Indiana's Revised RFRA Law Strikes the Worst Possible Balance

The threat of a corporate boycott has sacrificed religious liberties without protecting gays


Mike Pence
DonkeyHotey / Foter / CC BY

Indiana Gov. Mike Pence (R) vowed to "clarify and fix" his state's new Religious Freedom and Restoration Act after major corporations threatened to boycott the state. And so he did—by completely gutting the law.

These businesses—and many caterwauling progressives—claimed that the original law gave religiously inclined business owners a "license to discriminate," especially against gay customers. But the amended law maximizes the damage on both ends: It undermines the rights of religious businesses without protecting gays from discrimination.

However, what is deeply ironic is that corporate America was able to wield its right not to do business (and boycott Indiana) by circumscribing the same right of Indiana businesses.

Indiana is hardly the first state to embrace a law like RFRA. The federal government—and 19 other states—already have RFRA laws on the books. But the reason that the Hoosier State's law has produced what The Week's Michael Brendan Dougherty aptly dubbed a "national freak-out" is that these other laws mostly protect individuals seeking relief from government intrusions into their religious beliefs. For example, thanks to the federal RFRA, Uncle Sam can't deny unemployment benefits to American Indians who consume an illegal hallucinogen like peyote during religious ceremonies because that would unduly burden the right to the free exercise of their religion.

The Indiana law went farther, and also applied to disputes between private parties. This "would allow people to discriminate against their neighbors," alleged Apple CEO Tim Cook, who has become a liberal hero by leading the corporate opposition against the law.

This is a horrible caricature.

For starters, the Hoosier RFRA allowed private individuals to discriminate only when that was absolutely necessary to avoid violating their core religious principles. A Christian restaurant owner's refusal to serve gays wouldn't fit the bill. However, a Jewish baker who refused to make sacramental bread for a Catholic Mass or an Evangelical photographer who declined to photograph a gay wedding might—might, mind you, not would. That's because the law provided merely an argument for courts to weigh when evaluating discrimination complaints against such individuals—not an automatic defense. Judges could still decide that equal treatment was a compelling enough government interest that such discriminatory actions against gays are prohibited.

There would be an argument to deny business owners even this little space to live by their spiritual sensibilities if the discriminated individuals couldn't obtain the services they needed elsewhere—as was the case with blacks in the Jim Crow South prior to the passage of the 1964 Civil Rights Act. But discrimination isn't as institutionalized now as it was then, especially against gays, who have gained rapid acceptance in recent years. If one establishment refuses to service gay customers, there are myriad others that will, imposing no severe hardship on them. To insist on being served by the few people whose beliefs would be violated seems more like a projection of power rather than a plea to secure legitimate rights.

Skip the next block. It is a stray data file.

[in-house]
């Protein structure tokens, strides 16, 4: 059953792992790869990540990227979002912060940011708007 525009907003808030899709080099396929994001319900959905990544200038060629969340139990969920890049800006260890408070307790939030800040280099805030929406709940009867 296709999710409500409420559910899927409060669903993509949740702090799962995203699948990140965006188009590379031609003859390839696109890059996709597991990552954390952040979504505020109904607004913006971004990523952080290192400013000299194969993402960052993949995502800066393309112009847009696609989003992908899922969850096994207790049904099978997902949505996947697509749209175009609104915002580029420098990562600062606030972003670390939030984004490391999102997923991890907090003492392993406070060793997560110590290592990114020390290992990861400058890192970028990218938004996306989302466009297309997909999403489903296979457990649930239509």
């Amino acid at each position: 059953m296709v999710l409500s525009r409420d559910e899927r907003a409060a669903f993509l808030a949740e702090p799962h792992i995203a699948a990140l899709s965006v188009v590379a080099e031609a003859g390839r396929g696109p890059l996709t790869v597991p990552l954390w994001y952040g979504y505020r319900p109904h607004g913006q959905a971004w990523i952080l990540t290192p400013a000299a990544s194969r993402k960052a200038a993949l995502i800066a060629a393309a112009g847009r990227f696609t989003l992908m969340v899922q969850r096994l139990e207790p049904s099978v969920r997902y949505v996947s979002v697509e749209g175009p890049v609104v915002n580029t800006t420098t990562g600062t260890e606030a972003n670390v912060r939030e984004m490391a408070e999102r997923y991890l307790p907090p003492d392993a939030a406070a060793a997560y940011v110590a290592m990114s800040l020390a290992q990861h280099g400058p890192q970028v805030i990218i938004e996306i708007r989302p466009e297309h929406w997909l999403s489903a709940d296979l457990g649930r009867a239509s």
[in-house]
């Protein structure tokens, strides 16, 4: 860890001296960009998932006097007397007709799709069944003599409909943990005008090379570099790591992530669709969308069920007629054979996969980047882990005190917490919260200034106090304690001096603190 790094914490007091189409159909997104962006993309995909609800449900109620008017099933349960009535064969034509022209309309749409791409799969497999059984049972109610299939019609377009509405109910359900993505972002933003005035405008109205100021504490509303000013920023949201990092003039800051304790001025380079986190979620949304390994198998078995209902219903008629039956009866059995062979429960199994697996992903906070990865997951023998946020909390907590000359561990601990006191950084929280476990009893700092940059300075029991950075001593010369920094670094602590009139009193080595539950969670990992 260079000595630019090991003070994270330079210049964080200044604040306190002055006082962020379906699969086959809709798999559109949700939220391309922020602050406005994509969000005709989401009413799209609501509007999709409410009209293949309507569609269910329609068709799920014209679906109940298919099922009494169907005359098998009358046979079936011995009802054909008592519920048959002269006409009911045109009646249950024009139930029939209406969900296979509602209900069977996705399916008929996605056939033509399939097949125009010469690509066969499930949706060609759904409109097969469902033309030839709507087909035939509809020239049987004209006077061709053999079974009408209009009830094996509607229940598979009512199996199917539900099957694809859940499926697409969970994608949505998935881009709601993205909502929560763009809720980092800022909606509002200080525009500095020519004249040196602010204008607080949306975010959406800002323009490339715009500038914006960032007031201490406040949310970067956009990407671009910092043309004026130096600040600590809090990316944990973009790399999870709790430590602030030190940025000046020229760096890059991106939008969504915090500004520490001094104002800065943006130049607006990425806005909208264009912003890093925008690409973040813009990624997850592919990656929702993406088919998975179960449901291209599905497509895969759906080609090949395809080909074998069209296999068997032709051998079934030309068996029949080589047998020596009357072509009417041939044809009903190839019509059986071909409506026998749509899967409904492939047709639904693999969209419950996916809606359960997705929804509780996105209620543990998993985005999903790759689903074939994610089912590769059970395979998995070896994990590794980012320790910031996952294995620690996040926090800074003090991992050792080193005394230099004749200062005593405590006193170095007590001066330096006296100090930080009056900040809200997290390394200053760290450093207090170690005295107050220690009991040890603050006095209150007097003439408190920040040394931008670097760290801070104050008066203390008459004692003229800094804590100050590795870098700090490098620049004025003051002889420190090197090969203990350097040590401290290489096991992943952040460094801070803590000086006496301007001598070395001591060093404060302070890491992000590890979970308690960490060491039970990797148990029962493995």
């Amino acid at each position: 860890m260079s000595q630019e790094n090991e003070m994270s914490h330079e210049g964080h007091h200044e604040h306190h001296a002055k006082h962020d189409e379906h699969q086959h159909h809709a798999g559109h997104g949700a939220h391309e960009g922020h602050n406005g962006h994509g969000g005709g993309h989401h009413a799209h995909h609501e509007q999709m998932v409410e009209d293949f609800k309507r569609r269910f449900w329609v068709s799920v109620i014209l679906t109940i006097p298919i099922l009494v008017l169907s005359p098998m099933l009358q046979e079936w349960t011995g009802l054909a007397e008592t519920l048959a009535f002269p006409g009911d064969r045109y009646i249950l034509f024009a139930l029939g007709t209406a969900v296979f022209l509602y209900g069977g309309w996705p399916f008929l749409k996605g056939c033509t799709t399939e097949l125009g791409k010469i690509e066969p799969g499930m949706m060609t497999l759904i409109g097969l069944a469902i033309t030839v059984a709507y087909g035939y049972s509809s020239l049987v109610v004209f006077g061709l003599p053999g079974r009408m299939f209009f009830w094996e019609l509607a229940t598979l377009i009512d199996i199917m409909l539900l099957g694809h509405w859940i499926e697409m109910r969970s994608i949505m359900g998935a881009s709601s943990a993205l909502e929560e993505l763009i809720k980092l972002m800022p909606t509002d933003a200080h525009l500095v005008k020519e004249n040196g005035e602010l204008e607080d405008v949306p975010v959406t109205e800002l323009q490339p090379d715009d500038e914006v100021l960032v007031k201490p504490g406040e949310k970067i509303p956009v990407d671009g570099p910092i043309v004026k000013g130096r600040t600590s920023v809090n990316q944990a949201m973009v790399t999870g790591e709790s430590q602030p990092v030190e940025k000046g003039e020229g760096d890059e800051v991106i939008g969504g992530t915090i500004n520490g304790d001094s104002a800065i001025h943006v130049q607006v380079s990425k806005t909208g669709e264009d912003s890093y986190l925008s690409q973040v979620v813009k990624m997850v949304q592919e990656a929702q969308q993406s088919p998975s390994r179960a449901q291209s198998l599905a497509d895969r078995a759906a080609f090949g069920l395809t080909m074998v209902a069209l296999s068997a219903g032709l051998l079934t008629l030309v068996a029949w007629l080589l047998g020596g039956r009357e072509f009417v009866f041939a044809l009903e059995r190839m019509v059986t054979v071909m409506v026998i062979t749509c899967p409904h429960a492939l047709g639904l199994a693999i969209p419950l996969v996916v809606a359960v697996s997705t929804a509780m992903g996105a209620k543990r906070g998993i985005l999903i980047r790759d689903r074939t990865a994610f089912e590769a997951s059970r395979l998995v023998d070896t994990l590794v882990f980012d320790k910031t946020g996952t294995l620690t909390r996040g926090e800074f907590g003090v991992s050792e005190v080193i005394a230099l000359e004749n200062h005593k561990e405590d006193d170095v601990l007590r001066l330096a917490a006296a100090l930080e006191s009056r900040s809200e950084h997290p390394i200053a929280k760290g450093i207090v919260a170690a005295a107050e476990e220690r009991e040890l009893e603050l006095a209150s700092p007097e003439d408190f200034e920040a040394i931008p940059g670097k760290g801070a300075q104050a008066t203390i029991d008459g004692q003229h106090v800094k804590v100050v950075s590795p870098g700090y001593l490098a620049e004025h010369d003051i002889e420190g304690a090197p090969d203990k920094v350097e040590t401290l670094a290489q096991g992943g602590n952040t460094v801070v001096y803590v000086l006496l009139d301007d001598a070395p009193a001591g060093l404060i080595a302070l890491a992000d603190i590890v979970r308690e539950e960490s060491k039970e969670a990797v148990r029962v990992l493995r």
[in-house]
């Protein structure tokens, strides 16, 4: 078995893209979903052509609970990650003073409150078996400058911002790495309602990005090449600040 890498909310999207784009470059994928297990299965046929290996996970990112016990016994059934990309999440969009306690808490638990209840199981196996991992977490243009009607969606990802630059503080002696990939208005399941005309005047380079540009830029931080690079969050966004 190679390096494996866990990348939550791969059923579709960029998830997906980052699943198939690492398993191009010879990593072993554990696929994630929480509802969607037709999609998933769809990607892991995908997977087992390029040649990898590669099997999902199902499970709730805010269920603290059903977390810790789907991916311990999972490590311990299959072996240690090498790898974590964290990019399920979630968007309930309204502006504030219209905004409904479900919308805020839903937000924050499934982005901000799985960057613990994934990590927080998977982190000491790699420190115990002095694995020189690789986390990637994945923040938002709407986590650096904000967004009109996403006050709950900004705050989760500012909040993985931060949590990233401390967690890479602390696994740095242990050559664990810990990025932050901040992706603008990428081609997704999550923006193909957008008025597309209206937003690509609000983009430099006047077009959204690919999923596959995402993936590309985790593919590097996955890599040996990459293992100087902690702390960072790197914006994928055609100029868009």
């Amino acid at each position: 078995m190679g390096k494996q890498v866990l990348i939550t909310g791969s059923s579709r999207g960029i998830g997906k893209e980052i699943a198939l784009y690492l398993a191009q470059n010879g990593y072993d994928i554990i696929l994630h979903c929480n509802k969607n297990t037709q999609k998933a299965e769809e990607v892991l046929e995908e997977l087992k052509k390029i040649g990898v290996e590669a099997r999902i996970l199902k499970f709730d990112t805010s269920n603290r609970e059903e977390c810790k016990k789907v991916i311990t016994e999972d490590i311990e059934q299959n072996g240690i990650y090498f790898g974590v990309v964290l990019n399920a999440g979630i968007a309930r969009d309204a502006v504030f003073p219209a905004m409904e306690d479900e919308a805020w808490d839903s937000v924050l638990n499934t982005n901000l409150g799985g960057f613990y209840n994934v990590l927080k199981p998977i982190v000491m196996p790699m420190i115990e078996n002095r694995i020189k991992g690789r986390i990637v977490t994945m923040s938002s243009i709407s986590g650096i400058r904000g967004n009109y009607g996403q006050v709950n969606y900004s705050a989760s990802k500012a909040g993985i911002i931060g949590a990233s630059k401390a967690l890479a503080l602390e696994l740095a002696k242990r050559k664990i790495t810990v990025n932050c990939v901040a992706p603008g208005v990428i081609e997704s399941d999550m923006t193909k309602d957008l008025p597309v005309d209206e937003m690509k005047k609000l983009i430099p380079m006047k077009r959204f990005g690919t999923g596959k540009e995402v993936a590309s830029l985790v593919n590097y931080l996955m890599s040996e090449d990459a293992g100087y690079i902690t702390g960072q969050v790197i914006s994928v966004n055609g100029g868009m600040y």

Furthermore, if corporations merely boycotted Christian businesses whose beliefs they found abhorrent, it would be one thing. But what's truly obnoxious about their campaign was that they were using their right not to do business with Indiana, because it was doing something they disagreed with, to obtain a law that would deny Indiana businesses the same right not to do business with folks who they don't agree with. This is simply intolerance masquerading as a crusade for justice and equality—a naked use of brute market power to legislate his views.

That said, the "national freak-out" against Indiana hasn't emerged in a vacuum. Gov. Pence unsuccessfully tried to outlaw gay marriages in Indiana, after all. So there is little reason for gays to trust him, notwithstanding his protestations that he found discrimination against gays personally abhorrent.

Also, the state doesn't have a statute barring discrimination by sexual orientation or gender identity in housing, education, and public accommodation as it does by race. So if Indiana were striving to balance religious liberties and equal treatment of gays, it would have made sense for it to pass such a law but leave RFRA alone, which is sort of what Utah has done. "The state passed new religious-conscience accommodations, but they were tied to new gay-rights protections," Brooking Institute's Jonathan Rauch has noted.

Such an approach would have offered gays standing protections against discrimination, but allowed judges to use RFRA to carve out exceptions for religious conscientious objectors on a case-by-case basis if they could offer strong reasons why discrimination was necessary to maintain some central tenet of their faith, balancing both sides' interests.

This wouldn't be ideal from a libertarian standpoint because, in a free society, people should be free to not associate with someone, even for the most odious reasons. But it wouldn't be the worst thing either. Indiana's "fix", however, strikes the worst possible compromise. It won't make it illegal to discriminate against gays  (except in communities such as Indianapolis that have such laws) but it'll take away a potential legal defence from those who do, sowing confusion and frustration.

This isn't a worthy compromise for a nation founded on the promise of protecting religious liberty and ensuring equality. But if the nation's corporations are pleased, who cares, right?

A version of this column originally appeared in The Week.